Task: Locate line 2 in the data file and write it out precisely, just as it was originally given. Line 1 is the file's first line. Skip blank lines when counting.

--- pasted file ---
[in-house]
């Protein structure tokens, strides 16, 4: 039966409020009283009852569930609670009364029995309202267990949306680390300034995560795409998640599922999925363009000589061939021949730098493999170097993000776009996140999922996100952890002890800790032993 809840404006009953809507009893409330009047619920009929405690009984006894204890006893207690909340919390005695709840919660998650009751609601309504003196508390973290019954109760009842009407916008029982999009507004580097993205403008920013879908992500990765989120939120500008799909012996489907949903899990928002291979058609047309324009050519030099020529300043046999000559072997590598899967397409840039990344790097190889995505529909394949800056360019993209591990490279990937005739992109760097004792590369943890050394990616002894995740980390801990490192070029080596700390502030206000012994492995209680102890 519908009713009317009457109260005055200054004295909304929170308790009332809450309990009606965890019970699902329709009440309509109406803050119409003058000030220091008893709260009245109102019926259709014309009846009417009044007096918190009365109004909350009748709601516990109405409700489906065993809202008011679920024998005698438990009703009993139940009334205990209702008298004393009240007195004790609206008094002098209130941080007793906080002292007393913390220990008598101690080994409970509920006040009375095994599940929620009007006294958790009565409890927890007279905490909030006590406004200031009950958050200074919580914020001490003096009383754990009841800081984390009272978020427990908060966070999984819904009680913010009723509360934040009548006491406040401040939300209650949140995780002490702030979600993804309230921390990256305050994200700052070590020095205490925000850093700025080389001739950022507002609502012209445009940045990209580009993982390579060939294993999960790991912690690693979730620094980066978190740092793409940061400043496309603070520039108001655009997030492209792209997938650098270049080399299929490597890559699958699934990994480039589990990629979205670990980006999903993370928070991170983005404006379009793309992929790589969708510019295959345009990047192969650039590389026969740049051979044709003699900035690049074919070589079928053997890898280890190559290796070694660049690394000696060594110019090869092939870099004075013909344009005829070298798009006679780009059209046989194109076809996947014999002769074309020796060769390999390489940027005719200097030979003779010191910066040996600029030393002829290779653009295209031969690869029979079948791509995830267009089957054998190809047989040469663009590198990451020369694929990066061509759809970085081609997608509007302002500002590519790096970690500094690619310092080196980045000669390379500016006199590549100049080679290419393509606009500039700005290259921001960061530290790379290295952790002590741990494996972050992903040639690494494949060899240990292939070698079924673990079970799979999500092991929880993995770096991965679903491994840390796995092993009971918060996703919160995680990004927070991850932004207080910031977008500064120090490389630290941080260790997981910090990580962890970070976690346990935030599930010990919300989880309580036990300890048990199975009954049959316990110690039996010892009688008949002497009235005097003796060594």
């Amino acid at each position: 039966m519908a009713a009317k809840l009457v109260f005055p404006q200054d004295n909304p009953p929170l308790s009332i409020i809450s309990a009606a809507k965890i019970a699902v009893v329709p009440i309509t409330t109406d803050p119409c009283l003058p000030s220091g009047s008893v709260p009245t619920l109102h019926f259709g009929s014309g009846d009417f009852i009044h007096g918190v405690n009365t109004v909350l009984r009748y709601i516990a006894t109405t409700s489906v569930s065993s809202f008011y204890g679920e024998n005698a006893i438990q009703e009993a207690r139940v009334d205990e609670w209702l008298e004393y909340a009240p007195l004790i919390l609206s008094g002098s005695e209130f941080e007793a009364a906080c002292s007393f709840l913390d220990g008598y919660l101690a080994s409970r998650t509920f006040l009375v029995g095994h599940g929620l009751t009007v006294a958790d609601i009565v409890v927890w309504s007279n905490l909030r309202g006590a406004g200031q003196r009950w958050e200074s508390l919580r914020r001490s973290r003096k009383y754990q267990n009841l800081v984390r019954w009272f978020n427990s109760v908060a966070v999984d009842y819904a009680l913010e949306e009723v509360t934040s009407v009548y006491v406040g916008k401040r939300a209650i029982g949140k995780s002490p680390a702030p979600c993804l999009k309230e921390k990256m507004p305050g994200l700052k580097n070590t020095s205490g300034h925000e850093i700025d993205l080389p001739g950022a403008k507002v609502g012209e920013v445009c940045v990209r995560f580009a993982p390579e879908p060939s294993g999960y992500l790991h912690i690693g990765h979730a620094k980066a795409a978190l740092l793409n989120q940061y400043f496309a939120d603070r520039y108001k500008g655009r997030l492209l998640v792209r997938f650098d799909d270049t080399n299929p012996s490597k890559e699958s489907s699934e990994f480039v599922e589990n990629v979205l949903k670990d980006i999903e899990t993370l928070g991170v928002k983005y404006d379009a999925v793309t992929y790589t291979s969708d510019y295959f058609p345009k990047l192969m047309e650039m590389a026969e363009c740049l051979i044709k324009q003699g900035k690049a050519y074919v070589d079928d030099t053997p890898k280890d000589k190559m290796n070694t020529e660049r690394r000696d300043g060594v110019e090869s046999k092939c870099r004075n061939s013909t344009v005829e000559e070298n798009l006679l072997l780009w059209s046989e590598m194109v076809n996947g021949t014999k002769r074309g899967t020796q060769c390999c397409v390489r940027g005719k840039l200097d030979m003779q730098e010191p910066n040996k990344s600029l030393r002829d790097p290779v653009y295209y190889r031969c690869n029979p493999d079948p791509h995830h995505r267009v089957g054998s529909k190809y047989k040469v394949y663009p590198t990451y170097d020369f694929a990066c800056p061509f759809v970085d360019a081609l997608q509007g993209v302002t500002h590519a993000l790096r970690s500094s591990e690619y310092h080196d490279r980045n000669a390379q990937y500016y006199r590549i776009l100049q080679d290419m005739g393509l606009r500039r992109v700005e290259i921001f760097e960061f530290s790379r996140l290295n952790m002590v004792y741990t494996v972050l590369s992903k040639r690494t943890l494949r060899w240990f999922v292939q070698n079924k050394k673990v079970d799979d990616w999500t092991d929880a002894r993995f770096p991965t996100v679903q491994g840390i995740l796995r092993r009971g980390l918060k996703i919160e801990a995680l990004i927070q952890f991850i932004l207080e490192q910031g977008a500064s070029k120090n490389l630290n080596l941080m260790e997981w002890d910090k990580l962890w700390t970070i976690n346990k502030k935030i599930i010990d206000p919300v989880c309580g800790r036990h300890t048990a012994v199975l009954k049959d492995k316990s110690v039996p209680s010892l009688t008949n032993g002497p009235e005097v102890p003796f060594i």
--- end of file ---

């Protein structure tokens, strides 16, 4: 039966409020009283009852569930609670009364029995309202267990949306680390300034995560795409998640599922999925363009000589061939021949730098493999170097993000776009996140999922996100952890002890800790032993 809840404006009953809507009893409330009047619920009929405690009984006894204890006893207690909340919390005695709840919660998650009751609601309504003196508390973290019954109760009842009407916008029982999009507004580097993205403008920013879908992500990765989120939120500008799909012996489907949903899990928002291979058609047309324009050519030099020529300043046999000559072997590598899967397409840039990344790097190889995505529909394949800056360019993209591990490279990937005739992109760097004792590369943890050394990616002894995740980390801990490192070029080596700390502030206000012994492995209680102890 519908009713009317009457109260005055200054004295909304929170308790009332809450309990009606965890019970699902329709009440309509109406803050119409003058000030220091008893709260009245109102019926259709014309009846009417009044007096918190009365109004909350009748709601516990109405409700489906065993809202008011679920024998005698438990009703009993139940009334205990209702008298004393009240007195004790609206008094002098209130941080007793906080002292007393913390220990008598101690080994409970509920006040009375095994599940929620009007006294958790009565409890927890007279905490909030006590406004200031009950958050200074919580914020001490003096009383754990009841800081984390009272978020427990908060966070999984819904009680913010009723509360934040009548006491406040401040939300209650949140995780002490702030979600993804309230921390990256305050994200700052070590020095205490925000850093700025080389001739950022507002609502012209445009940045990209580009993982390579060939294993999960790991912690690693979730620094980066978190740092793409940061400043496309603070520039108001655009997030492209792209997938650098270049080399299929490597890559699958699934990994480039589990990629979205670990980006999903993370928070991170983005404006379009793309992929790589969708510019295959345009990047192969650039590389026969740049051979044709003699900035690049074919070589079928053997890898280890190559290796070694660049690394000696060594110019090869092939870099004075013909344009005829070298798009006679780009059209046989194109076809996947014999002769074309020796060769390999390489940027005719200097030979003779010191910066040996600029030393002829290779653009295209031969690869029979079948791509995830267009089957054998190809047989040469663009590198990451020369694929990066061509759809970085081609997608509007302002500002590519790096970690500094690619310092080196980045000669390379500016006199590549100049080679290419393509606009500039700005290259921001960061530290790379290295952790002590741990494996972050992903040639690494494949060899240990292939070698079924673990079970799979999500092991929880993995770096991965679903491994840390796995092993009971918060996703919160995680990004927070991850932004207080910031977008500064120090490389630290941080260790997981910090990580962890970070976690346990935030599930010990919300989880309580036990300890048990199975009954049959316990110690039996010892009688008949002497009235005097003796060594």